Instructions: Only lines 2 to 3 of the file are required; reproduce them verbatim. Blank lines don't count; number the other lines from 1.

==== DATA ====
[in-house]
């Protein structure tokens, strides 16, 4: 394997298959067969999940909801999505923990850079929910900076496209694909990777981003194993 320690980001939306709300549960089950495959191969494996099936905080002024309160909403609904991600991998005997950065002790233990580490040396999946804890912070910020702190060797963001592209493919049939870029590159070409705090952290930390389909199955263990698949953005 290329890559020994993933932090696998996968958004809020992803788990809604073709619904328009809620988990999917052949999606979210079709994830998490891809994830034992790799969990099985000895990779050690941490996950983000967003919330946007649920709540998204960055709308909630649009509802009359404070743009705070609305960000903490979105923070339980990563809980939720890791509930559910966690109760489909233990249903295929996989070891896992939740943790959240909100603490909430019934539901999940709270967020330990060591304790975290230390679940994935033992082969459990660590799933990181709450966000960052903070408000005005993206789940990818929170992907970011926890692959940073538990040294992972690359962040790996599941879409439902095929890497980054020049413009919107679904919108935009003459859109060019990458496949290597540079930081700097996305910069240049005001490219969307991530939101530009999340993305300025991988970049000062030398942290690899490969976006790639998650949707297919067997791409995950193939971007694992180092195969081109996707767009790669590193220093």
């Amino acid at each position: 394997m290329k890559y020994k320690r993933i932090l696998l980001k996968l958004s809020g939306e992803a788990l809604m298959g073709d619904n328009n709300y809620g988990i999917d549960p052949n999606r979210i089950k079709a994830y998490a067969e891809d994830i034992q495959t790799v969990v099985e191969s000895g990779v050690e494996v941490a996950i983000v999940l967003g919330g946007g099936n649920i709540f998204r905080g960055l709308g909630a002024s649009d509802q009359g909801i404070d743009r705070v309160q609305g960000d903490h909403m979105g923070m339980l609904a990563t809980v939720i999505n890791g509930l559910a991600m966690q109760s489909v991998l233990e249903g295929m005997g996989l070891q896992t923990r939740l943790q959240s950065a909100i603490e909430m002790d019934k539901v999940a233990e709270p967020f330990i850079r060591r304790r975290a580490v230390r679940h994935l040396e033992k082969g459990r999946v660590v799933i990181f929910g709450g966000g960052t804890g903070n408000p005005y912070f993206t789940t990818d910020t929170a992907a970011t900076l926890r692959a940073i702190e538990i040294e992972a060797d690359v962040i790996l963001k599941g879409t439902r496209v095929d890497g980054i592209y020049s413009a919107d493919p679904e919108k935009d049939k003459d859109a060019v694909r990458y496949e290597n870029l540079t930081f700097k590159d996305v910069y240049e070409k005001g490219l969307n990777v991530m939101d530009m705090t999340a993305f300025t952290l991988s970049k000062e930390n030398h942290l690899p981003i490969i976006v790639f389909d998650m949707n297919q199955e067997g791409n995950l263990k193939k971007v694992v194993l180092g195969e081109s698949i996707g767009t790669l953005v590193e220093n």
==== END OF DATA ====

């Protein structure tokens, strides 16, 4: 394997298959067969999940909801999505923990850079929910900076496209694909990777981003194993 320690980001939306709300549960089950495959191969494996099936905080002024309160909403609904991600991998005997950065002790233990580490040396999946804890912070910020702190060797963001592209493919049939870029590159070409705090952290930390389909199955263990698949953005 290329890559020994993933932090696998996968958004809020992803788990809604073709619904328009809620988990999917052949999606979210079709994830998490891809994830034992790799969990099985000895990779050690941490996950983000967003919330946007649920709540998204960055709308909630649009509802009359404070743009705070609305960000903490979105923070339980990563809980939720890791509930559910966690109760489909233990249903295929996989070891896992939740943790959240909100603490909430019934539901999940709270967020330990060591304790975290230390679940994935033992082969459990660590799933990181709450966000960052903070408000005005993206789940990818929170992907970011926890692959940073538990040294992972690359962040790996599941879409439902095929890497980054020049413009919107679904919108935009003459859109060019990458496949290597540079930081700097996305910069240049005001490219969307991530939101530009999340993305300025991988970049000062030398942290690899490969976006790639998650949707297919067997791409995950193939971007694992180092195969081109996707767009790669590193220093």
């Amino acid at each position: 394997m290329k890559y020994k320690r993933i932090l696998l980001k996968l958004s809020g939306e992803a788990l809604m298959g073709d619904n328009n709300y809620g988990i999917d549960p052949n999606r979210i089950k079709a994830y998490a067969e891809d994830i034992q495959t790799v969990v099985e191969s000895g990779v050690e494996v941490a996950i983000v999940l967003g919330g946007g099936n649920i709540f998204r905080g960055l709308g909630a002024s649009d509802q009359g909801i404070d743009r705070v309160q609305g960000d903490h909403m979105g923070m339980l609904a990563t809980v939720i999505n890791g509930l559910a991600m966690q109760s489909v991998l233990e249903g295929m005997g996989l070891q896992t923990r939740l943790q959240s950065a909100i603490e909430m002790d019934k539901v999940a233990e709270p967020f330990i850079r060591r304790r975290a580490v230390r679940h994935l040396e033992k082969g459990r999946v660590v799933i990181f929910g709450g966000g960052t804890g903070n408000p005005y912070f993206t789940t990818d910020t929170a992907a970011t900076l926890r692959a940073i702190e538990i040294e992972a060797d690359v962040i790996l963001k599941g879409t439902r496209v095929d890497g980054i592209y020049s413009a919107d493919p679904e919108k935009d049939k003459d859109a060019v694909r990458y496949e290597n870029l540079t930081f700097k590159d996305v910069y240049e070409k005001g490219l969307n990777v991530m939101d530009m705090t999340a993305f300025t952290l991988s970049k000062e930390n030398h942290l690899p981003i490969i976006v790639f389909d998650m949707n297919q199955e067997g791409n995950l263990k193939k971007v694992v194993l180092g195969e081109s698949i996707g767009t790669l953005v590193e220093n």